for all your thoughts of beginnings and endings, 
        I still take the liberty 
        of   remembering 
        that you are only fifteen. 

        Which  is why I wish 
        you to fall in love with an ordinary man 
        who  loves the earth and the sky 
        more  than rhymed 
        or   unrhymed 
        talk of the earth and the sky. 

        Truly, I will be glad for you, 
        since only someone  in love 
        has the right to be called human. 

                                               Robert Chandler 

                      The  Sugar Angel 

       Through the closed nursery doors, the sugar angel 
      stares through the chink to see 
      the children playing at the Christmas party, 
      the brightly candled tree. 

Nana is making up the crackling fire,
a blaze for Christmas Day. Only the sugar angel — he is German — wastes, warm and sweet, away. First comes the softening of his little feathers, the melting of his feet, the tiny head falls back, he makes a puddle, minute and warm and sweet. And then the puddle dries away. The mistress looks everywhere in vain, while old deaf Nana, who remembers nothing, grumbles and looks again. You fragile creatures of our dearest daydreams! Break, melt and vanish away in the bright-burning blaze of hourly happenings, the clatter of everyday. Only a little mischievous girl, recalling the breath of days departed, will weep for you in secret for a moment. A child is tender-hearted. (1909)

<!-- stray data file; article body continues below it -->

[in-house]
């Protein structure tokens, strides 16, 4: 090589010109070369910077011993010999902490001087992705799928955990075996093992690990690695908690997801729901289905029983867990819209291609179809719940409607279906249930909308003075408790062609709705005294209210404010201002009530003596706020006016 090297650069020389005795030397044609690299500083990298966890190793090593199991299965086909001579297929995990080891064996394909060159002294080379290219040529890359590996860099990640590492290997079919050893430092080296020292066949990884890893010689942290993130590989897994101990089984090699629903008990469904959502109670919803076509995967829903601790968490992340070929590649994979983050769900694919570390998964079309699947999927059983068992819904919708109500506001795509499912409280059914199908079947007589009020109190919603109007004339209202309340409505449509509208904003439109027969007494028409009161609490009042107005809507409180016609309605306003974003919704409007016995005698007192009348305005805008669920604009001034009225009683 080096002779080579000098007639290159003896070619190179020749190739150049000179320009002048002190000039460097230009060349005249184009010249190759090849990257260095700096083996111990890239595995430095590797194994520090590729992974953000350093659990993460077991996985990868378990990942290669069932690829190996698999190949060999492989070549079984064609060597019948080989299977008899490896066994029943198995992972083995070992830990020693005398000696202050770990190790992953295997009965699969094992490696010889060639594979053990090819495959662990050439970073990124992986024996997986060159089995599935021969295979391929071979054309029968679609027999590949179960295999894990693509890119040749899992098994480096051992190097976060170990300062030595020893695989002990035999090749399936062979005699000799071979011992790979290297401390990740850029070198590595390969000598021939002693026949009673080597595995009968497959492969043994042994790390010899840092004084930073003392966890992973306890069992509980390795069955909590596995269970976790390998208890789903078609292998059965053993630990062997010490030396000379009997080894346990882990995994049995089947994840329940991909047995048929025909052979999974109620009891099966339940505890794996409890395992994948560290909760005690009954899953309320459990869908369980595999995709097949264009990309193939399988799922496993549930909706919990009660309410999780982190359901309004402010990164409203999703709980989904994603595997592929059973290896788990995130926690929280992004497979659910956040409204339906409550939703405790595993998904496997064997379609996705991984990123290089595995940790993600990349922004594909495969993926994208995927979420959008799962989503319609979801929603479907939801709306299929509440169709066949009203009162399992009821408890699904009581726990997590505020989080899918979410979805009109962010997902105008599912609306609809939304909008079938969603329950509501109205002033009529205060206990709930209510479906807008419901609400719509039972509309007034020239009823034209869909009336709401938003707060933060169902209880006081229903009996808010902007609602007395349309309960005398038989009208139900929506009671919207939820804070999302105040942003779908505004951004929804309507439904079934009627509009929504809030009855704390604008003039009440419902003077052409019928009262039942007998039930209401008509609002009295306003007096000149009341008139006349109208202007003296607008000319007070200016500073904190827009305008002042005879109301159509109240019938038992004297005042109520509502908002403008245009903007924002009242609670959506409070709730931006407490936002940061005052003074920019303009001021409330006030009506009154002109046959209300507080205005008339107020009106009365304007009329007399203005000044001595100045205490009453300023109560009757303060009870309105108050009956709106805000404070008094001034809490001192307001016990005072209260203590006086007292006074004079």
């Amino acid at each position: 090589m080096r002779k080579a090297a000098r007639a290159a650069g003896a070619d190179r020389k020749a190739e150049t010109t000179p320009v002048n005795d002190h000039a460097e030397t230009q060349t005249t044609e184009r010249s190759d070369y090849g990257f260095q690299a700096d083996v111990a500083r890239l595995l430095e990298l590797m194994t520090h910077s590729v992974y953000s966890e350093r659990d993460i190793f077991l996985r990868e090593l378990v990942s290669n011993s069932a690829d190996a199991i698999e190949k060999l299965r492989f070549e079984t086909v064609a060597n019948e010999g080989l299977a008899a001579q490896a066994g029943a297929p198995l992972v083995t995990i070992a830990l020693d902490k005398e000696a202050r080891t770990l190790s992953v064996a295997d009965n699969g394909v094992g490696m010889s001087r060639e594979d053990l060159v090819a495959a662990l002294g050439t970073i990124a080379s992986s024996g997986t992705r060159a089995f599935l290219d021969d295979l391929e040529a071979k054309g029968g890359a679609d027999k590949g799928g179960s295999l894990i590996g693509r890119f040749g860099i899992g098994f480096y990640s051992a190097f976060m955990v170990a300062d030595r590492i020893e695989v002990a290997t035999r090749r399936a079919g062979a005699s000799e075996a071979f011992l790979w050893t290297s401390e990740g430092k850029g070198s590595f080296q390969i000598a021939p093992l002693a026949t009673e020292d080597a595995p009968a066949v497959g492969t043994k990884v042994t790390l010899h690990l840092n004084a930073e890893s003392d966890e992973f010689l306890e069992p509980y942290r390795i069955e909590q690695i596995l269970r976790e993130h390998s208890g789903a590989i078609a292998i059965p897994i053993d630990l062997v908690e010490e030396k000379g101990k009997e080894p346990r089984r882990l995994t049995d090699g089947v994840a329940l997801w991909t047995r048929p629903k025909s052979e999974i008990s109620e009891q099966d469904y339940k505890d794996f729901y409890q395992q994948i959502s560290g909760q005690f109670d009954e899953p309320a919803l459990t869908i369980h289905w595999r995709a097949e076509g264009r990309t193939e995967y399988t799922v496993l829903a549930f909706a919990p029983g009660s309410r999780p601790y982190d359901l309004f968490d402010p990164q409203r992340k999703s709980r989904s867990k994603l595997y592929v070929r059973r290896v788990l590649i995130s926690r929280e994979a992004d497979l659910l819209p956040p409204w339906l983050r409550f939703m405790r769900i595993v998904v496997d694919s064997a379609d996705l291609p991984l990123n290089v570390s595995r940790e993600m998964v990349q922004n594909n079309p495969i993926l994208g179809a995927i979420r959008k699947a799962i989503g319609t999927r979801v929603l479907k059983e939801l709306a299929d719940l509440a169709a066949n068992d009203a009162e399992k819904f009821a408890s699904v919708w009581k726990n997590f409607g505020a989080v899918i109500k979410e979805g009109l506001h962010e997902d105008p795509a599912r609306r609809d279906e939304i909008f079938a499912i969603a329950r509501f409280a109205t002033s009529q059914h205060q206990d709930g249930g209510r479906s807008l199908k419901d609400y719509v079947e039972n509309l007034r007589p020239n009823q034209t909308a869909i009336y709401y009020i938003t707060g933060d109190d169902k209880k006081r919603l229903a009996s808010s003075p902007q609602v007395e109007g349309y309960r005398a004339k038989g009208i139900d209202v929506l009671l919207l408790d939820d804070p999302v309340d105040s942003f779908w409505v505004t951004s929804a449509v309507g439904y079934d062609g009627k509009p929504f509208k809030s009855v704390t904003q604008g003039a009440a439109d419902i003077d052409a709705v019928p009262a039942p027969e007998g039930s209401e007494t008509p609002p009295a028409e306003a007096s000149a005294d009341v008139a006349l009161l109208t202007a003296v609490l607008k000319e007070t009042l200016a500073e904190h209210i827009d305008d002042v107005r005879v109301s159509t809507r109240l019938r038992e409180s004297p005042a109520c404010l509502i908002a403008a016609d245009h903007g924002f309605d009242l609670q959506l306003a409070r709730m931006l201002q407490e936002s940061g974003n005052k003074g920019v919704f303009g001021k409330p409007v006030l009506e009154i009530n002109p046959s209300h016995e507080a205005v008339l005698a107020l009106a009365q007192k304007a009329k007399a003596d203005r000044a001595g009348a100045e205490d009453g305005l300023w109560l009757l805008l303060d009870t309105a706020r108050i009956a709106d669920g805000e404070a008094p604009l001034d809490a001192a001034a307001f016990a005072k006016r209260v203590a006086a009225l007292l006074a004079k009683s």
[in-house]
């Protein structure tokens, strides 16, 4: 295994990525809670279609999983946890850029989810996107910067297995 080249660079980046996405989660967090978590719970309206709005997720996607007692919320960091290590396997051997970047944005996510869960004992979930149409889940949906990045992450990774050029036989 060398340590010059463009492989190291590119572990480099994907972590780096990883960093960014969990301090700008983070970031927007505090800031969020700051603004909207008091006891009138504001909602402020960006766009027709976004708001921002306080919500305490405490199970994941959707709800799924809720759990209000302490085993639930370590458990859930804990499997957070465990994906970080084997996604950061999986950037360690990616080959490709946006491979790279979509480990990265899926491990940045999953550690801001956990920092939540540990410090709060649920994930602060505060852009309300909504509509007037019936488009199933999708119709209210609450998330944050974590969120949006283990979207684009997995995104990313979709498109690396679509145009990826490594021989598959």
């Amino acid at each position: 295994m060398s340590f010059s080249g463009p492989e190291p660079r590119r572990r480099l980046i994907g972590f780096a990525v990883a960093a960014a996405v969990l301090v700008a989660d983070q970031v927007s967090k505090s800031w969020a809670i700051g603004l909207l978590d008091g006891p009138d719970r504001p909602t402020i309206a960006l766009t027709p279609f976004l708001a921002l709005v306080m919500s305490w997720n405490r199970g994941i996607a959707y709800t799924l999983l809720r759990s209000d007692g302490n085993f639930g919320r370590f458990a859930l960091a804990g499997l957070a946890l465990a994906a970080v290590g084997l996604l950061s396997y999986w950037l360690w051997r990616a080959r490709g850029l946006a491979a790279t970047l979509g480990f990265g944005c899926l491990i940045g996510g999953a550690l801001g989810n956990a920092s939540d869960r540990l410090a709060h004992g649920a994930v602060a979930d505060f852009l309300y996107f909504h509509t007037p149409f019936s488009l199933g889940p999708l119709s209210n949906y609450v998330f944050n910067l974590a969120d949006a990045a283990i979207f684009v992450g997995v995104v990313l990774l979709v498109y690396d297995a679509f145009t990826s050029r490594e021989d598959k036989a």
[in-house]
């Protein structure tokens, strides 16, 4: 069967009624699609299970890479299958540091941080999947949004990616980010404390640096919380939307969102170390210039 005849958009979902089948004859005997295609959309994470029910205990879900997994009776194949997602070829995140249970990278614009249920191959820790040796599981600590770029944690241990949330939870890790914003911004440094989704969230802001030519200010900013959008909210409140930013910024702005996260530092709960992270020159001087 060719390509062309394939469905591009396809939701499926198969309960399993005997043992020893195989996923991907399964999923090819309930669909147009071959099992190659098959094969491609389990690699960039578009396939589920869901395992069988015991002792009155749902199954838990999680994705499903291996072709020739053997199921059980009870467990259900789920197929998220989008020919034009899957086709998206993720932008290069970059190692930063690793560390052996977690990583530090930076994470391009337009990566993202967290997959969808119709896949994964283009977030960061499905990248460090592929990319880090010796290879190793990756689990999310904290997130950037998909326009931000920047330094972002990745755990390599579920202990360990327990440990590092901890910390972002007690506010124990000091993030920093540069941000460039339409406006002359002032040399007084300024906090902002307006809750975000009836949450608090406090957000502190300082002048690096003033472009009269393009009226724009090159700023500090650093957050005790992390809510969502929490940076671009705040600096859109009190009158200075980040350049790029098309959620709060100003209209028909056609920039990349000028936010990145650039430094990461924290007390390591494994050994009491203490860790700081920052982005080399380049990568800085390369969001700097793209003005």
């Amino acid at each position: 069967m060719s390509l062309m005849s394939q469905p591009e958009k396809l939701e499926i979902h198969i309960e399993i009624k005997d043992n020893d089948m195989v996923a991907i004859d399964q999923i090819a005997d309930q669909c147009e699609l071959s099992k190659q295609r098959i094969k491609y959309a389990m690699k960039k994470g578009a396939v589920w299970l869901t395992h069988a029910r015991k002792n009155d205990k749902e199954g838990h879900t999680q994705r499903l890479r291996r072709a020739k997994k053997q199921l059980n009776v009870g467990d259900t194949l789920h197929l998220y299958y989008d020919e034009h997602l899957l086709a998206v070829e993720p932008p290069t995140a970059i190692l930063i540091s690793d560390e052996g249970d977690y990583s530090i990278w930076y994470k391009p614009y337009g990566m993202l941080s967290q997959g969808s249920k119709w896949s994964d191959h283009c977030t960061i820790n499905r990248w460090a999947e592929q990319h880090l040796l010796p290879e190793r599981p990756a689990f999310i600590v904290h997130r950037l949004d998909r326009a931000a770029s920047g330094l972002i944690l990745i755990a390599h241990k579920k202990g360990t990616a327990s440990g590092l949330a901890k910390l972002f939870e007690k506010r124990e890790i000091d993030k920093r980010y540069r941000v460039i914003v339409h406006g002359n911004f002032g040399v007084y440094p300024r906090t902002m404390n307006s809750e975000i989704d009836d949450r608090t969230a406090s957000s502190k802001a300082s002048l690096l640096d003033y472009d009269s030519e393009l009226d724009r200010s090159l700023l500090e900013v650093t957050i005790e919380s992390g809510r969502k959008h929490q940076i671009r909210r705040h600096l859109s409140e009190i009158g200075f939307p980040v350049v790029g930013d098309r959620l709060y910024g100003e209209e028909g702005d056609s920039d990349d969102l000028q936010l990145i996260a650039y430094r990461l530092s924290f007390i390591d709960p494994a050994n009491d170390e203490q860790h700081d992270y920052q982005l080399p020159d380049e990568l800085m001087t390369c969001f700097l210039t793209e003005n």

"Frances Cornford and Esther Polianowsky Salaman" In a Restaurant Will I ever forget it, that mythical night: in the blaze of the setting sun an abyss divided the sky in two and the street lamps came on one by one. I sat in a crowd by the window while somewhere an orchestra sang about love; I sent you a rose in a glass of champagne as gold as the heavens above. Returning your arrogant look with a mixture of pride and confusion, I bowed; with studied disdain you turned to your escort: 'That one, too, is in love with me now.' All at once the ecstatic strings thundered out in response . . . But still I could see from your show of contempt, from the tremor that shook your hand, that your thoughts were with me. You jumped up from your place with the speed of a bird that's been startled; your languid perfume, the swirl of your dress as you passed, died away like a vision that's over too soon. But out of its depths a mirror reflected your glance as you cried: `Now's your chance!' And a gypsy, jangling her beads, sang of love to the dawn and started to dance. (1910) Stephen Capus from "Dances of Death" Night, lantern, side street, drugstore, a mindless, pallid light. Live on for twenty years or more —